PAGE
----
I need to concentrate on myself for now. I had better get off of the bike and gather my focus. This is the first of three breaks off of the bike on the descent from Hell’s Gate. My hands, legs and arms are freezing up tight and the shivering is making it difficult to stay on the road. Random thoughts run through my mind during the brief stops in the dark; a recollection of today’s easy climb up Grapevine Canyon and past Scotty’s Castle to the border crossing; a rolling conversation with a Furnace Creek 508 veteran who eventually disappeared into the heat of midday at the Nevada Highway 95 turn point; the awesome sight of Ubehebe Crater and the terrible road surface on that stage.

Finally the road flattens out and I tell myself that it’s time to pedal. There’s no response. I tell myself again, “It’s time to pedal!” No response. There’s an obvious disconnect between my brain and my body. After a few tries my legs complete a couple of shaky revolutions. The pain is excruciating on each pedal stroke and I’m struggling to find any cadence that works.

After what seemed like hours of slowly weaving down this road to nowhere, I can barely make out a demoralizing cluster of lights glimmering in the distance. From here, mired in my own private Hell, it appears that the lights are unreachable. I think that I could be finished and I can almost hear that cluster of lights laughing at my misfortune.

Fumbling my way off of the bike to walk it off and to think for a while, I talk myself into enjoying the moment. Completely alone in the dark here in the heart of Death Valley, I can feel the Funeral Mountains looking down on me from the east. Above the landscape and off in the western sky, the moon is skimming through a transparent veil of high cirrus clouds. From below sea level, looking out of my place in Hell I can see the sun shinning brightly on the surface of the moon. What happened to the heat of the day? I had not considered just how quickly the desert turns from friend to foe. I feel so abandoned by the sun’s light and warmth that dissipated as quickly as a wisp of smoke in the wind. The desert surrounds me with a deep silence interrupted only by the occasional sounds of small groups of riders whizzing past me at incredible speeds; more demoralization.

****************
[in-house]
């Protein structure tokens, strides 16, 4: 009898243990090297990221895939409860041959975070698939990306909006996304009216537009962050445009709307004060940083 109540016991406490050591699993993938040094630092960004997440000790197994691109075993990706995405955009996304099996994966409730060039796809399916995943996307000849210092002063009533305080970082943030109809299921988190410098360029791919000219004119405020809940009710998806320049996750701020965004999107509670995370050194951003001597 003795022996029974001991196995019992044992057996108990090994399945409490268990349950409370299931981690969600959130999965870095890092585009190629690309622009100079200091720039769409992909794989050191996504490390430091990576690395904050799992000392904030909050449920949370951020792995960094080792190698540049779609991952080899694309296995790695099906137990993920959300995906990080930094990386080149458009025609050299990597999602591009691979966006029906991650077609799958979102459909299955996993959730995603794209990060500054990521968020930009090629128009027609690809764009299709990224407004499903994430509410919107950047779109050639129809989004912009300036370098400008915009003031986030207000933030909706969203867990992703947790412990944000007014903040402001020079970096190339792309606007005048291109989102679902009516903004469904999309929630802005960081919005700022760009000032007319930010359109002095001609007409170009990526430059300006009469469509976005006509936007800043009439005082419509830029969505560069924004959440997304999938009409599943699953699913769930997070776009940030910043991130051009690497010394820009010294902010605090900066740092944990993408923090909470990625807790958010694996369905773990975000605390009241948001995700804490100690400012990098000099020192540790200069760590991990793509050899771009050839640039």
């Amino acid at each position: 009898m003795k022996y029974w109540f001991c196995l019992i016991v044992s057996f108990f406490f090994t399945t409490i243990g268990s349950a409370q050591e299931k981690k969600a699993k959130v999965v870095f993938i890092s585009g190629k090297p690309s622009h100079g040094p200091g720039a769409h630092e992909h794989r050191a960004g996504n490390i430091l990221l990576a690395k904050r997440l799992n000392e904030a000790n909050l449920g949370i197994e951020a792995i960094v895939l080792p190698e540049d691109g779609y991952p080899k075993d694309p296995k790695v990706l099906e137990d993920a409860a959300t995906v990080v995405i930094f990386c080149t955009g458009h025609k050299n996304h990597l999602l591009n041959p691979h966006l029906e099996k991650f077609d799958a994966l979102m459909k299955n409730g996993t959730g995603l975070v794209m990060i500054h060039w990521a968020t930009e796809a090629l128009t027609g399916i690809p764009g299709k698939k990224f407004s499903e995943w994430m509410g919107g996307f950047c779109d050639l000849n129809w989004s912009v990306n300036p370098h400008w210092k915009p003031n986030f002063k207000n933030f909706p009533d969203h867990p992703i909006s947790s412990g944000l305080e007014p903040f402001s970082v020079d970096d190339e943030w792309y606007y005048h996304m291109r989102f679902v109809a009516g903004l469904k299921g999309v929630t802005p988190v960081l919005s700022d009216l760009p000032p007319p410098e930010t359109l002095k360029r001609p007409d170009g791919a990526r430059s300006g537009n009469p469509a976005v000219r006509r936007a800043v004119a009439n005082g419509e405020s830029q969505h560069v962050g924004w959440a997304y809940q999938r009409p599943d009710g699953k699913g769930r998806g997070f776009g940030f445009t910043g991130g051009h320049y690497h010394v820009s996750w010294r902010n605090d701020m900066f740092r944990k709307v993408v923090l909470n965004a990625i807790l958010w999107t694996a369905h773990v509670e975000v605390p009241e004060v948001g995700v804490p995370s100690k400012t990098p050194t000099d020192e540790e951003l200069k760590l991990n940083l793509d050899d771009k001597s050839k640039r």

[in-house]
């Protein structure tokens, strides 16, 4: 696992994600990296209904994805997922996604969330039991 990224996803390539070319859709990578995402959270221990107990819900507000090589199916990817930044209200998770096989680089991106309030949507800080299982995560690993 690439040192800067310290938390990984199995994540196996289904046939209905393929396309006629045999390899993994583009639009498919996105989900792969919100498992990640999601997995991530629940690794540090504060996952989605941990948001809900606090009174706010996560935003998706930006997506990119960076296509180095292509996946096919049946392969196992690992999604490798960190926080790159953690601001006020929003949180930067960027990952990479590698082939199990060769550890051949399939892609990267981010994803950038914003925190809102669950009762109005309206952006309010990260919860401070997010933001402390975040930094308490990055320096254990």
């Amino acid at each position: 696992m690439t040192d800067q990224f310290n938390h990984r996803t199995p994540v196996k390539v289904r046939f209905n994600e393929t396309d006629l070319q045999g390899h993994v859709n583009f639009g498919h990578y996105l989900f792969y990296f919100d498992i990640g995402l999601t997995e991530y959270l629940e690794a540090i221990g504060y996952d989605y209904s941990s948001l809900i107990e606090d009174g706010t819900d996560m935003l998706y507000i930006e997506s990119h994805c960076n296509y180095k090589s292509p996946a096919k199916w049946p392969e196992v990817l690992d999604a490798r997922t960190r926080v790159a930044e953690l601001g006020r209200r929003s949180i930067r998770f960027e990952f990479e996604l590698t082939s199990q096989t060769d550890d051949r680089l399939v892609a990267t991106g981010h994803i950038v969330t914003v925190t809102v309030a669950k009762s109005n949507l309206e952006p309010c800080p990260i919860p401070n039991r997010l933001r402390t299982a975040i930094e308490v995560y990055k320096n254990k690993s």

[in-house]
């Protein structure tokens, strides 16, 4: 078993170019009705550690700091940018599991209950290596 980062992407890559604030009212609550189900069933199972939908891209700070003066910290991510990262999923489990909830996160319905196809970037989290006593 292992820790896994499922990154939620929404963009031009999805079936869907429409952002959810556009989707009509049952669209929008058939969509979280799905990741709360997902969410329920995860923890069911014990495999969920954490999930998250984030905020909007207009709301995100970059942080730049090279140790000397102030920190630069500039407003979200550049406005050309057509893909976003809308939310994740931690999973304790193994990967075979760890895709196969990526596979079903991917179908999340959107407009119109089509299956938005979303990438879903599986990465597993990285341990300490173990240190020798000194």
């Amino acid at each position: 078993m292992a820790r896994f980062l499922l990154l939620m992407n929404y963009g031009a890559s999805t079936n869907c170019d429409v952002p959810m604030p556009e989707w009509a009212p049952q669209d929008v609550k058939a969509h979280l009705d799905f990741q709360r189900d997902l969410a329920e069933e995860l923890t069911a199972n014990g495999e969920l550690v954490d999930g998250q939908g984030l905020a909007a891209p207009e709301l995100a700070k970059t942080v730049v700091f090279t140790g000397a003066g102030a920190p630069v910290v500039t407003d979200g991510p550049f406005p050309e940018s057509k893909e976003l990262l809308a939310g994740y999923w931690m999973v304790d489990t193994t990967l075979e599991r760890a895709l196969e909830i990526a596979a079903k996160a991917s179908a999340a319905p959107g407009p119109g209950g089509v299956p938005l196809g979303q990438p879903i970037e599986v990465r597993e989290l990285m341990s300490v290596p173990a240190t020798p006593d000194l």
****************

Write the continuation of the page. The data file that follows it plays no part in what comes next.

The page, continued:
As I walk along, my teeth are no longer chattering but I am unable to stop my body from shivering. A couple of hiccups later I donate all of the liquid left in my nauseous stomach to the desert; my shivering stops and I feel better knowing that some small parched creature of the night may discover happiness in my misfortune. I feel good enough to tell a passing support vehicle that I’m doing fine and I’ll make it back to Furnace Creek. It’s obvious to me that I was not very convincing. They circle back around a couple of times to give me an opportunity to change my mind. The support on this ride has been fantastic and I appreciate their concern. But, there’s no way I’m going to get swept up by a support van. Certainly not after all I’ve been through to get this far. I have too much invested in this effort to quit now. I am going to ride to the finish on my bike or I am going to walk the rest of the way. I will finish!

Back on the bike the short walk and the desert donation have had a small effect on my ability to pedal again. A few more small groups of riders pass me and I can hear some of them discuss my predicament. My snail’s pace and unsteady wobbling down the road is a dead giveaway. Most of their encouraging words are absorbed in the silence of the valley. One passing rider yells back to me. The words that I hear are, “You’re almost there. Only thirty miles to go.” Did he say, “Only Thirty miles to go?” Did I hear that right?

The far off demoralizing cluster of lights that I saw earlier must be Furnace Creek after all. I don’t remember those now unreachable thirty miles from earlier this morning. All I can remember is the 17 miles of a super fast pace line from the ranch all the way to the Stovepipe Wells turnoff. Where in Hell is the Stovepipe Wells turnoff? How is it possible that there are thirty more miles to go? I hate that cluster of glimmering lights and I am angry at the thought of thirty miles to go. Telling myself that anger is counter productive I ignore the distant lights and just fix my eyes to the road and pedal. I think that the passing rider must be out of his mind with exhaustion. I am sure that one of us is delirious; at this moment however, I’m not sure which one of us it is.

Soon after I left my “thirty miles to go” math problem unsolved in the desert, the answer reveals itself on a Death Valley National Park information sign smiling at me from the side of the road. It says, “Furnace Creek ¼ Mile.” It wasn’t, “thirty miles to go.” The passing rider must have said, “three miles to go.” I guess hypothermia can affect hearing too.